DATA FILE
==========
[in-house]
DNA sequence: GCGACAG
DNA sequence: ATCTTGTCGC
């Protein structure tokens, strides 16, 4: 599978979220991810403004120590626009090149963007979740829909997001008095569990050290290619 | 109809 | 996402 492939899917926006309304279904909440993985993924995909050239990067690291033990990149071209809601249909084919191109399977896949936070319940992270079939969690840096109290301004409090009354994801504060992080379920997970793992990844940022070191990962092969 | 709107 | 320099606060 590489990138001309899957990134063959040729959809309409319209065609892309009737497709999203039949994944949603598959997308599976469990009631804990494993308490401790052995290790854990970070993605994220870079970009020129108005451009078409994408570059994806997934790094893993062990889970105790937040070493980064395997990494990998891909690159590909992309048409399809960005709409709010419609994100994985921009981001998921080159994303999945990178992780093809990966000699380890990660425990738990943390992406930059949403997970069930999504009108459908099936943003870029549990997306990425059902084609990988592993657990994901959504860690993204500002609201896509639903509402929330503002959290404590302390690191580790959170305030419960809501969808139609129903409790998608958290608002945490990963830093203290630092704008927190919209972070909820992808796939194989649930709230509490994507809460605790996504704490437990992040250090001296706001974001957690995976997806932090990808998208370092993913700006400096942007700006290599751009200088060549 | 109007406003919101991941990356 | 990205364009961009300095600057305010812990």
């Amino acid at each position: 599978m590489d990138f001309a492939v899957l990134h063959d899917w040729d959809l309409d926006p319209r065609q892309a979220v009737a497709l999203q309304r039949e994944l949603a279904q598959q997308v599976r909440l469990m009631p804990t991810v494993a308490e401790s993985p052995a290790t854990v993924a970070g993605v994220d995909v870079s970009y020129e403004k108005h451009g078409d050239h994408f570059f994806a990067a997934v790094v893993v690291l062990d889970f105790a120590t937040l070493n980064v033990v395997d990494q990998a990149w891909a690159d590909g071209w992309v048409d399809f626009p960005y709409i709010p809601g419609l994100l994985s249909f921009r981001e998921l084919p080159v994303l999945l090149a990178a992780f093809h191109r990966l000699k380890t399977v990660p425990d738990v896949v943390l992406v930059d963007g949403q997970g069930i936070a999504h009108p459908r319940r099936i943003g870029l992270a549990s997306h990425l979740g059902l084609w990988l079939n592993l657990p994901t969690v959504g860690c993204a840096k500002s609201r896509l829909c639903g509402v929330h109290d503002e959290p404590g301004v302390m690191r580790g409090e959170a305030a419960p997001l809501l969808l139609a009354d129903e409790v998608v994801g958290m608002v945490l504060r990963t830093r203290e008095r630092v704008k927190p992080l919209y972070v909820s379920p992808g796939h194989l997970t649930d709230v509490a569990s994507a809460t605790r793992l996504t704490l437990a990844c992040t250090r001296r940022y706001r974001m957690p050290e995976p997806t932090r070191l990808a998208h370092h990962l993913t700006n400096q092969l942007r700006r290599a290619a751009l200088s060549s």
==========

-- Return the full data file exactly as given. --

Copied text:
[in-house]
DNA sequence: GCGACAG
DNA sequence: ATCTTGTCGC
């Protein structure tokens, strides 16, 4: 599978979220991810403004120590626009090149963007979740829909997001008095569990050290290619 | 109809 | 996402 492939899917926006309304279904909440993985993924995909050239990067690291033990990149071209809601249909084919191109399977896949936070319940992270079939969690840096109290301004409090009354994801504060992080379920997970793992990844940022070191990962092969 | 709107 | 320099606060 590489990138001309899957990134063959040729959809309409319209065609892309009737497709999203039949994944949603598959997308599976469990009631804990494993308490401790052995290790854990970070993605994220870079970009020129108005451009078409994408570059994806997934790094893993062990889970105790937040070493980064395997990494990998891909690159590909992309048409399809960005709409709010419609994100994985921009981001998921080159994303999945990178992780093809990966000699380890990660425990738990943390992406930059949403997970069930999504009108459908099936943003870029549990997306990425059902084609990988592993657990994901959504860690993204500002609201896509639903509402929330503002959290404590302390690191580790959170305030419960809501969808139609129903409790998608958290608002945490990963830093203290630092704008927190919209972070909820992808796939194989649930709230509490994507809460605790996504704490437990992040250090001296706001974001957690995976997806932090990808998208370092993913700006400096942007700006290599751009200088060549 | 109007406003919101991941990356 | 990205364009961009300095600057305010812990």
């Amino acid at each position: 599978m590489d990138f001309a492939v899957l990134h063959d899917w040729d959809l309409d926006p319209r065609q892309a979220v009737a497709l999203q309304r039949e994944l949603a279904q598959q997308v599976r909440l469990m009631p804990t991810v494993a308490e401790s993985p052995a290790t854990v993924a970070g993605v994220d995909v870079s970009y020129e403004k108005h451009g078409d050239h994408f570059f994806a990067a997934v790094v893993v690291l062990d889970f105790a120590t937040l070493n980064v033990v395997d990494q990998a990149w891909a690159d590909g071209w992309v048409d399809f626009p960005y709409i709010p809601g419609l994100l994985s249909f921009r981001e998921l084919p080159v994303l999945l090149a990178a992780f093809h191109r990966l000699k380890t399977v990660p425990d738990v896949v943390l992406v930059d963007g949403q997970g069930i936070a999504h009108p459908r319940r099936i943003g870029l992270a549990s997306h990425l979740g059902l084609w990988l079939n592993l657990p994901t969690v959504g860690c993204a840096k500002s609201r896509l829909c639903g509402v929330h109290d503002e959290p404590g301004v302390m690191r580790g409090e959170a305030a419960p997001l809501l969808l139609a009354d129903e409790v998608v994801g958290m608002v945490l504060r990963t830093r203290e008095r630092v704008k927190p992080l919209y972070v909820s379920p992808g796939h194989l997970t649930d709230v509490a569990s994507a809460t605790r793992l996504t704490l437990a990844c992040t250090r001296r940022y706001r974001m957690p050290e995976p997806t932090r070191l990808a998208h370092h990962l993913t700006n400096q092969l942007r700006r290599a290619a751009l200088s060549s």